American Journal of Plant Sciences
Vol.06 No.11(2015), Article ID:58395,22 pages

Improving Photosynthetic Responses during Recovery from Heat Treatments with Brassinosteroid and Calcium Chloride in Indian Bread Wheat Cultivars

Suboot Hairat, Paramjit Khurana

Department of Plant Molecular Biology, University of Delhi, South Campus, New Delhi, India


Copyright © 2015 by authors and Scientific Research Publishing Inc.

This work is licensed under the Creative Commons Attribution International License (CC BY).

Received 21 April 2015; accepted 26 July 2015; published 29 July 2015


Climate change is expected to unleash severe and frequent heat waves in future, adversely affecting crop productivity. The aim of this study was to examine the effect of two separate episodes of heat stress, mimicking heat wave conditions on the physiology of four Indian bread wheat cultivars and to study the ameliorating effects of epibrassinolide (BR) and calcium chloride on the recovery of these cultivars. The two thermo-tolerant cultivars C306 and K7903 suffered less inhibition of photosystem II efficiency as compared to the two thermo-susceptible cultivars HD2329 and PBW343. Application of BR and calcium chloride resulted in faster recovery in all the four cultivars. Measurement of the minimum fluorescence (Fo) versus temperature curves revealed a higher inflection temperature of Fo (Ti) for the two tolerant cultivars as compared to the susceptible cultivars, emphasizing greater thermo stability of the photosynthetic apparatus. The two thermo- tolerant cultivars showed higher photochemistry (ɸPSII) relative to the two susceptible cultivars. An increase in the steady state fluorescence was observed in both the susceptible cultivars as compared to the tolerant cultivars. Expression analysis revealed faster recovery of the transcripts involved in photosynthesis in tolerant cultivars as compared to susceptible cultivars. Exogenous application of the ameliorating compounds resulted in faster recovery of transcripts in all the cultivars. The result suggested that under severe stress conditions tolerant cultivars showed faster recovery and a better thermo-stability of its photosynthetic apparatus as compared to susceptible cultivars and application of epibrassinolide and calcium chloride could ameliorate the damaging effect of severe temperature stress to a considerable level in all the four cultivars under study.


Brassinosteroid, Calcium Chloride, Electron Transport Rate, Membrane Injury Index, Non Photochemical Quenching, Photosynthetic Efficiency

1. Introduction

Previous century has seen an increase of 0.74˚C in global mean temperature which currently continuing to increase at ~0.1˚C per decade [1] . Global mean temperature increase will be associated with extreme heat events including severe heat waves along with hot days with more severity and frequencies over most land areas [1] [2] . Few studies have examined the responses of crop plants, to heat waves [3] -[6] . The highly susceptible state of photosynthesis will adversely affect photosynthesis at elevated temperature [7] , photosynthetic capacity and photochemical efficiency [8] . Susceptibility of PSII and OEC to thermal stress has been shown [9] .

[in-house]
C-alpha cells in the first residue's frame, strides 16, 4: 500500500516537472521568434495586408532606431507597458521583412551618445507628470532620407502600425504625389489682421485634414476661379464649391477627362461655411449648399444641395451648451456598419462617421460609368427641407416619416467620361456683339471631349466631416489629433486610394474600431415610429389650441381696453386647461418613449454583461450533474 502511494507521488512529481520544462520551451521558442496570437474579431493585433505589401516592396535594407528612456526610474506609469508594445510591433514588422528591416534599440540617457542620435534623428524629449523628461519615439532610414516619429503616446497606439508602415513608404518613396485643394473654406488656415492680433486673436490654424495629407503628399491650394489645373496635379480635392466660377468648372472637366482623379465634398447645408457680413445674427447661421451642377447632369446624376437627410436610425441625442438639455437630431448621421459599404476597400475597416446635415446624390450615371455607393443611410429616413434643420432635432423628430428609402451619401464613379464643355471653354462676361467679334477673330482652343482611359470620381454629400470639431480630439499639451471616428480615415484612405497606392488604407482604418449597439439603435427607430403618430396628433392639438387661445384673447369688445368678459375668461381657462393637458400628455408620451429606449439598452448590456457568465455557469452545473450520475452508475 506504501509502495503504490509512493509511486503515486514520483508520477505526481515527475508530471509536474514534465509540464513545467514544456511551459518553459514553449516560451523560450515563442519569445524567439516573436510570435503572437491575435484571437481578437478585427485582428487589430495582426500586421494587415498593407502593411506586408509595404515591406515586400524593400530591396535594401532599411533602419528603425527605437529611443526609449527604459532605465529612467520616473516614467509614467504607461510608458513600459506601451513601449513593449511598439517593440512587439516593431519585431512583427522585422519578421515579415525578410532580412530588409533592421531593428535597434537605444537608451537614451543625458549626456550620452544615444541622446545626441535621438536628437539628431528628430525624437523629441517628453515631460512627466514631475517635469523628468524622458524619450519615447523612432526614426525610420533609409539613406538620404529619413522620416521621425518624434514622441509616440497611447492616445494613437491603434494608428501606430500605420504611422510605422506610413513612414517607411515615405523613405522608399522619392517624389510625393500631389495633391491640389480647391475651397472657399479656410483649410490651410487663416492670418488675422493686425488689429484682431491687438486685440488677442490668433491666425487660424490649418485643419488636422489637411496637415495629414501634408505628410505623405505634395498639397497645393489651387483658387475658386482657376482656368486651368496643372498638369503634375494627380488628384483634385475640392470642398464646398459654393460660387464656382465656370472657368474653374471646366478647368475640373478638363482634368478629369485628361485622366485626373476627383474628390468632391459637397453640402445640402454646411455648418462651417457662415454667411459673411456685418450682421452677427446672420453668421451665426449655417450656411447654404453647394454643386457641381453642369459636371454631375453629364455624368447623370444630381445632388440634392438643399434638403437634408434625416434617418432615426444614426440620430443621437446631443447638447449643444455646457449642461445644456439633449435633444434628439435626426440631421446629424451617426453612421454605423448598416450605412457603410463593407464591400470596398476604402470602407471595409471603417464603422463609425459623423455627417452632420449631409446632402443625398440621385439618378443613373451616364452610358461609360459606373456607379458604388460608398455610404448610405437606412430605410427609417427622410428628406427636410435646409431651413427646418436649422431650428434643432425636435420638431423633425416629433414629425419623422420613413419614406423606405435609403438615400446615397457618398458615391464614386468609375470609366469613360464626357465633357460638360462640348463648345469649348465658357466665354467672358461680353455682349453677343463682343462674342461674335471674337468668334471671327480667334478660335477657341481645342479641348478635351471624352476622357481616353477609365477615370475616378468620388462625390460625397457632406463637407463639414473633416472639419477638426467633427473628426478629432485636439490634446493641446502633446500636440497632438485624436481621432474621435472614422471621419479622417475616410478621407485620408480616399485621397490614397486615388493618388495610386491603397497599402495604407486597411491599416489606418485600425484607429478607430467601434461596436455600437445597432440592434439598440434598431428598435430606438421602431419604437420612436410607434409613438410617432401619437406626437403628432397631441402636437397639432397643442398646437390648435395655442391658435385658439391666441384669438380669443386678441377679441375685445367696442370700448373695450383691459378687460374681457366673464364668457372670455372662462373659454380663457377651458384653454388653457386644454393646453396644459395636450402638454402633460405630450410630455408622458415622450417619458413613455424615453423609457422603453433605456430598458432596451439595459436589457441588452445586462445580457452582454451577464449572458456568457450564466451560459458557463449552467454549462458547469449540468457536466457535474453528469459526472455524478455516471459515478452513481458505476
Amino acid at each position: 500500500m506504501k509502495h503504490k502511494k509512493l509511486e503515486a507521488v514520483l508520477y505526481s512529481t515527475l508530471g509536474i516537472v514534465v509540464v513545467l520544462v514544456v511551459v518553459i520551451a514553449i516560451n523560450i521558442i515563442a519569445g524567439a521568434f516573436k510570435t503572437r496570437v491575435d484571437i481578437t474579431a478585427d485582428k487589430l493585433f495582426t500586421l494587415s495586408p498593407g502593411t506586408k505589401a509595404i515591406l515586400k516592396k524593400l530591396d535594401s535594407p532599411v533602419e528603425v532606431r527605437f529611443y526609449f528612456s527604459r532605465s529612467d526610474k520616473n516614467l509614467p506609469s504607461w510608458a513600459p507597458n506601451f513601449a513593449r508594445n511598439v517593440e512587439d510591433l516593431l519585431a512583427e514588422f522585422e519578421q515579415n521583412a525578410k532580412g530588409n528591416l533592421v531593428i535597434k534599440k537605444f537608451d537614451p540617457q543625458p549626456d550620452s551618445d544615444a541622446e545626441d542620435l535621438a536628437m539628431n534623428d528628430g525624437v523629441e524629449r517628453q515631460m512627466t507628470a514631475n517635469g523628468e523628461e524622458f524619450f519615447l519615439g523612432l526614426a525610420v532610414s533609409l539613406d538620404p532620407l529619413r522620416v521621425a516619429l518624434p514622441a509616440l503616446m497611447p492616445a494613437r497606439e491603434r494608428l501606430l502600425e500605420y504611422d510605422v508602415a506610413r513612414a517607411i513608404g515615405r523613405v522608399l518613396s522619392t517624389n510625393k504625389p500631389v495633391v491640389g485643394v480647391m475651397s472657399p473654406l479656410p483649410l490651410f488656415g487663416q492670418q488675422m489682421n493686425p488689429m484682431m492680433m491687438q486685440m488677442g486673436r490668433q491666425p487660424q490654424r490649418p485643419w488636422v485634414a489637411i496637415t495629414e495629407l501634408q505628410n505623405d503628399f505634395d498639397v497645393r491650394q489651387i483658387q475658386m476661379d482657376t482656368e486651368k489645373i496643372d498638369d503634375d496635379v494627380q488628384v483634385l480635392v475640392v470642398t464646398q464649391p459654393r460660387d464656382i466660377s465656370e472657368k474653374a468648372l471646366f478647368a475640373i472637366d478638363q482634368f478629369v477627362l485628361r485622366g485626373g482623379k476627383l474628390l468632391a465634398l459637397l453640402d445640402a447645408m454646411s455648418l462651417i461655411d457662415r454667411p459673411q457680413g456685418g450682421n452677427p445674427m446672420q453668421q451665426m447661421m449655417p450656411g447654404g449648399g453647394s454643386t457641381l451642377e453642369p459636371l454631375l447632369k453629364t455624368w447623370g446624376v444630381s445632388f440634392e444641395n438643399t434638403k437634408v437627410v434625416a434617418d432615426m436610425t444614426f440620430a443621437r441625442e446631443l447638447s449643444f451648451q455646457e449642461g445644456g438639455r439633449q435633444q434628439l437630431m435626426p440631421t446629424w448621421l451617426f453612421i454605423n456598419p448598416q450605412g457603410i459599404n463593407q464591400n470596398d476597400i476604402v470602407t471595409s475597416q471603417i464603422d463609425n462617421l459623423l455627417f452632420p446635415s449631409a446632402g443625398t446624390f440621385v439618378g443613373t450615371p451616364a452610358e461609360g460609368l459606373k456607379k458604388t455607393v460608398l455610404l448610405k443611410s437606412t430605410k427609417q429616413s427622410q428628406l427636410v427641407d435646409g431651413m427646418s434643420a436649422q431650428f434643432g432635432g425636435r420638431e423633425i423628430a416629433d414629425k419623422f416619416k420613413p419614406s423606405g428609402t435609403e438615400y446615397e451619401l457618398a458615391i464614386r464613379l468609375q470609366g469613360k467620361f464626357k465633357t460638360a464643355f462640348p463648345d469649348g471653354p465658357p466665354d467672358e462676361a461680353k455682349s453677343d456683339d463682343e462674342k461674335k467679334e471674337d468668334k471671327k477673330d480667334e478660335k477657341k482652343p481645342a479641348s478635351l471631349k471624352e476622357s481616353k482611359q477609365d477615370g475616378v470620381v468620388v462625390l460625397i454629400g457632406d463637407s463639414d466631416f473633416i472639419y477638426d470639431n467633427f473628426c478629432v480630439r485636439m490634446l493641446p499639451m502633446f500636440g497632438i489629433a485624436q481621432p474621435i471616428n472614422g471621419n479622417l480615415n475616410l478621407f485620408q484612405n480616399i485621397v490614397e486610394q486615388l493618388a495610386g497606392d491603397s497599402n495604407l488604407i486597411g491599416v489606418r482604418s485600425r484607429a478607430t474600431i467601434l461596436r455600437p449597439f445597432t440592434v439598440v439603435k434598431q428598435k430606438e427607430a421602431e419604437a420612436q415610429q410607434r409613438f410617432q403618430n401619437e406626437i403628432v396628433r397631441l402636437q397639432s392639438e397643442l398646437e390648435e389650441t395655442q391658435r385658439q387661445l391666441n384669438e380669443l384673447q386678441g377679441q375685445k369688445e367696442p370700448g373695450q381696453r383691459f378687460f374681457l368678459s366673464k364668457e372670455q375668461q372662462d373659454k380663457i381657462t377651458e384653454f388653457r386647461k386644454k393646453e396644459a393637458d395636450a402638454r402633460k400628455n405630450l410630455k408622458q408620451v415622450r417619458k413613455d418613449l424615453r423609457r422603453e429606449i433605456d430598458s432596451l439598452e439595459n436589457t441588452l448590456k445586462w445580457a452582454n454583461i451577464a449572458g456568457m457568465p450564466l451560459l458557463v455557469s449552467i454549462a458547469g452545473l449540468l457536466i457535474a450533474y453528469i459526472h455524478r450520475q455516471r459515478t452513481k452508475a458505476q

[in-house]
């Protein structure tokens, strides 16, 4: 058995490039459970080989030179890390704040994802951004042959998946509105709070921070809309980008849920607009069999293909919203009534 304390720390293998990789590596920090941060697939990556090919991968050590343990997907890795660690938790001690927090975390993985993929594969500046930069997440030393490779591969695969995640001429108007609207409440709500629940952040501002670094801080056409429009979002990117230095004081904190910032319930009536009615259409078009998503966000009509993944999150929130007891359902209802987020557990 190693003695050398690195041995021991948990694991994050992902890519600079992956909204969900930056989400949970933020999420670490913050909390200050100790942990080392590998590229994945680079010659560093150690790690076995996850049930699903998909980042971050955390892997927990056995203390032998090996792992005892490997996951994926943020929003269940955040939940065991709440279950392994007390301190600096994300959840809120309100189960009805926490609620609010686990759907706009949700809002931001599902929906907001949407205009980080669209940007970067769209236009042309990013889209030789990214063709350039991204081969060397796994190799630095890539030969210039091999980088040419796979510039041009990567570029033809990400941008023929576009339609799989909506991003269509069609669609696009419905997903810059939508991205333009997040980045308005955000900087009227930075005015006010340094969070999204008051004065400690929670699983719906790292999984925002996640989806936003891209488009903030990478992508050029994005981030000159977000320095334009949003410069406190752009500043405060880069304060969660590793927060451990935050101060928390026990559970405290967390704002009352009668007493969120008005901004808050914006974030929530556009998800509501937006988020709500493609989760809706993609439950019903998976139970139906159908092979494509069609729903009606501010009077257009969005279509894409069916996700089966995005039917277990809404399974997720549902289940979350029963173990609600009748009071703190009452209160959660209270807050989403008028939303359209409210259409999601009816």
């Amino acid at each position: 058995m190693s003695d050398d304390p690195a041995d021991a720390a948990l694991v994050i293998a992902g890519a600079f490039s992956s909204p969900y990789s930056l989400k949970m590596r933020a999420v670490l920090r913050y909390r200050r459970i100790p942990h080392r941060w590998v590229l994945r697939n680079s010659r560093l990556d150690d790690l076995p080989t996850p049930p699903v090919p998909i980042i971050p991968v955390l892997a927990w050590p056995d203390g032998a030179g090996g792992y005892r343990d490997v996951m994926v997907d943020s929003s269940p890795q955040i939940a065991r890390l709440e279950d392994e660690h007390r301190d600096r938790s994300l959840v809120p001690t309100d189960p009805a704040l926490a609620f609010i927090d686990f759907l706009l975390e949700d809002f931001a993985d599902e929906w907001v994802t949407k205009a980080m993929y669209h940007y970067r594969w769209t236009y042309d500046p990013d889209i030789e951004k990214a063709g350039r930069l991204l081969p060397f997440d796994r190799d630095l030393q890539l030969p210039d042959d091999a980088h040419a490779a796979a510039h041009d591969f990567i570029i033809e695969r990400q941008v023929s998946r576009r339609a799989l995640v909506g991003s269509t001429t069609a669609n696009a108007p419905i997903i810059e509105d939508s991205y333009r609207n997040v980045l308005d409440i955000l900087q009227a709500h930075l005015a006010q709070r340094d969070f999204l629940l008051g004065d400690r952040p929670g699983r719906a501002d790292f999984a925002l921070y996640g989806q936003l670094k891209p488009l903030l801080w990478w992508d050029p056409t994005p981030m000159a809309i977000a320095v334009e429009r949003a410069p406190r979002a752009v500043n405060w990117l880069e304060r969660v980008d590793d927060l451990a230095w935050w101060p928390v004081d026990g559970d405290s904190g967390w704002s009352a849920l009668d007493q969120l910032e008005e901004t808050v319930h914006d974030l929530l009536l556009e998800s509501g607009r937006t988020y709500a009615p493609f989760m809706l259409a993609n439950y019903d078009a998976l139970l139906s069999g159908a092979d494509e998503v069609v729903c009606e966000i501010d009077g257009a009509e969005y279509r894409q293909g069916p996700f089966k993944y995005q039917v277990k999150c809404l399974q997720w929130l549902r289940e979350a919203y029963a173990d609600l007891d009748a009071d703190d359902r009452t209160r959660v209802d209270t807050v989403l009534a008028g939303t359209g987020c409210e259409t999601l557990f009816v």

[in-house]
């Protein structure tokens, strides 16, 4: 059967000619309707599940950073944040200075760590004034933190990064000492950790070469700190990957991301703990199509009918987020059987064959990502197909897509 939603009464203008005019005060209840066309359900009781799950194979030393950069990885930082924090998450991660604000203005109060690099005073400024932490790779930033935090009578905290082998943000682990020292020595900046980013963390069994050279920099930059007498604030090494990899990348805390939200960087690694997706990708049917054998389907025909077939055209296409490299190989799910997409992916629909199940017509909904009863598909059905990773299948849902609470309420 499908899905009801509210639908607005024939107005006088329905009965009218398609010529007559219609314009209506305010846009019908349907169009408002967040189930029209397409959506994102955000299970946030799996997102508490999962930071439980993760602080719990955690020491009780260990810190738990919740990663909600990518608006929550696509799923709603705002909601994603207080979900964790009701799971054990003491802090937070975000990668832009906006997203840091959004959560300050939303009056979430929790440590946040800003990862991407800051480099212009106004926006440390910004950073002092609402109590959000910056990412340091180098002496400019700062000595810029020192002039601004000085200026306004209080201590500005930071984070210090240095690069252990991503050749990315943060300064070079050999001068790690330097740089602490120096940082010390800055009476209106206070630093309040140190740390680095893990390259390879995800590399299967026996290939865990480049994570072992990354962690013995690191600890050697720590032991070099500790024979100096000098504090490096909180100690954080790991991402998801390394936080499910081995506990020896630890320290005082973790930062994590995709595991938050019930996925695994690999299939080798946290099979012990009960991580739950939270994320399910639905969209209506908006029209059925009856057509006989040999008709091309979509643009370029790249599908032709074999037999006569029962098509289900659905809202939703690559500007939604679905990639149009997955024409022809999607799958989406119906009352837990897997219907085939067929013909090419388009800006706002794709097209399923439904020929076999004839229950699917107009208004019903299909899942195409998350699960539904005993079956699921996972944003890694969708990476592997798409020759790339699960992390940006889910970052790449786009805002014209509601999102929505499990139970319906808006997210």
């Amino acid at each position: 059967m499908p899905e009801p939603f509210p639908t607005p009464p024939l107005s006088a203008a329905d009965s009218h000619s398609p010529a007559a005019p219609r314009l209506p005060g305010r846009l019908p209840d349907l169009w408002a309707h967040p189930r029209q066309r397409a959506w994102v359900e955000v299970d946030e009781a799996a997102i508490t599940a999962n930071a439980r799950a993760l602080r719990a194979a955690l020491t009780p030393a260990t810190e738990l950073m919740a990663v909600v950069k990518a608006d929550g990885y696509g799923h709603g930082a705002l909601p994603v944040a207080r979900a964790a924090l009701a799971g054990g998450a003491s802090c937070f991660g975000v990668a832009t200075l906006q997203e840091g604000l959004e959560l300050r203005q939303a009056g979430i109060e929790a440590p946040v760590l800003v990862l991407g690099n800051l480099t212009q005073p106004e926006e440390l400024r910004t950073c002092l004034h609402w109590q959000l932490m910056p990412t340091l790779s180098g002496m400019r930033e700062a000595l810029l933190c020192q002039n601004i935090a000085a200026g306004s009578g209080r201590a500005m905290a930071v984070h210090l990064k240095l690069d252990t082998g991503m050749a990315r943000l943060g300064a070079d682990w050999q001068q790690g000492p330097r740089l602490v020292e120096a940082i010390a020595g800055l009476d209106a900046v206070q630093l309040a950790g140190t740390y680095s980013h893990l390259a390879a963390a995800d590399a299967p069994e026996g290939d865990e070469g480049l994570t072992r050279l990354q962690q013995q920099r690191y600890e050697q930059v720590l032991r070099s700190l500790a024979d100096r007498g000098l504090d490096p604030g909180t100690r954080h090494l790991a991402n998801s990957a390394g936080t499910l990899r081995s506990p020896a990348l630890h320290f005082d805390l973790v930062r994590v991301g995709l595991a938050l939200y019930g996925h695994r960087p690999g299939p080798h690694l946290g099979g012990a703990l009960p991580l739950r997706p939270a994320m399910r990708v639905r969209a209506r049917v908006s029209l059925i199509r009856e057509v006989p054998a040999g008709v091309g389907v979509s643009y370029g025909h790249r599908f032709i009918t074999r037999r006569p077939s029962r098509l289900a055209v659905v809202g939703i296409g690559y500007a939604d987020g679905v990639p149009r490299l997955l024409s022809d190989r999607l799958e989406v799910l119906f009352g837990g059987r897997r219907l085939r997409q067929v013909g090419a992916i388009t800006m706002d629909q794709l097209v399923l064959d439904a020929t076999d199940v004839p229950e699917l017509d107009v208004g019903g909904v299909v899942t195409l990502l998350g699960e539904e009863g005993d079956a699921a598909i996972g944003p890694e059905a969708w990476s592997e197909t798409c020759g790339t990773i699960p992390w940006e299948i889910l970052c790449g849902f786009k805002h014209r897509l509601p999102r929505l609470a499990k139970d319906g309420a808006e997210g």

Brassinosteroids (BR) are a group of steroids regulating plant growth and development by possible involvement in signaling pathways [10] -[12] . Important insights were made of the BR-insensitive transduction pathways due to discovery of BR-insensitive mutants in Arabidopsis (Arabidopsis thaliana), Pea (Pisum sativum), tomato (Solanum lycopersicum), and rice (Oryza sativa) leading to the isolation and characterization of BRI1 and its homolog [13] -[16] . Role of BR in imparting tolerance to different abiotic stresses including heat and cold stress, drought and salinity stress has been demonstrated [17] -[20] . Although the exact mechanism of the BR induced tolerance is not known, various reports have suggested increased expression of heat shock proteins via influence on some components of the translational machinery [21] [22] .

Apart from its role as a nutrient, calcium also acts as a secondary messenger and is known to ameliorate water stress induced effects in higher plants [23] . Calcium is known to be involved in H2O2 perception, induction of antioxidant genes [24] , cellular signaling processes [25] , most notably by deciphering calcium signatures [26] . Influence of calcium in ameliorating the negative effects of different abiotic stresses is reported in a variety of plants [27] - [30] . A known calcium induced protective mechanism against abiotic stresses in plants is via the induction of anti-oxidative responses [28] .

2. Materials and Methods

2.1. Temperature Treatment

For simulation of two consecutive heat wave effect on the four Indian bread wheat cultivars namely C306, K7903, HD2329 and PBW343, potted plants at anthesis stage were taken for this study. The schematic diagram of the experiment designed is presented in Figure 1. The experiment which was carried out over a span of five days with exposure to thermal stress of 43˚C for 8 h with prior acclimatization at 37˚C for 1 h was given on day one (D-1) and day three (D-3), day two (D-2), day four (D-4), day five (D-5) were the recovery period, when plants were kept at 22˚C without stress. All analysis were carried out with the flag leaf. The 5 days of experiment starting from zero time were depicted as D-0, D-1, D-2, D-3, D-4 and D-5. For foliar application, a solution of BR (0.05 µM) was mechanically sprayed on leaves for five days 12 h prior to exposure to high temperature stress during the span of experiment. Calcium chloride (10 mM, 1 L) was added to pot 12 h prior to the start of experiment.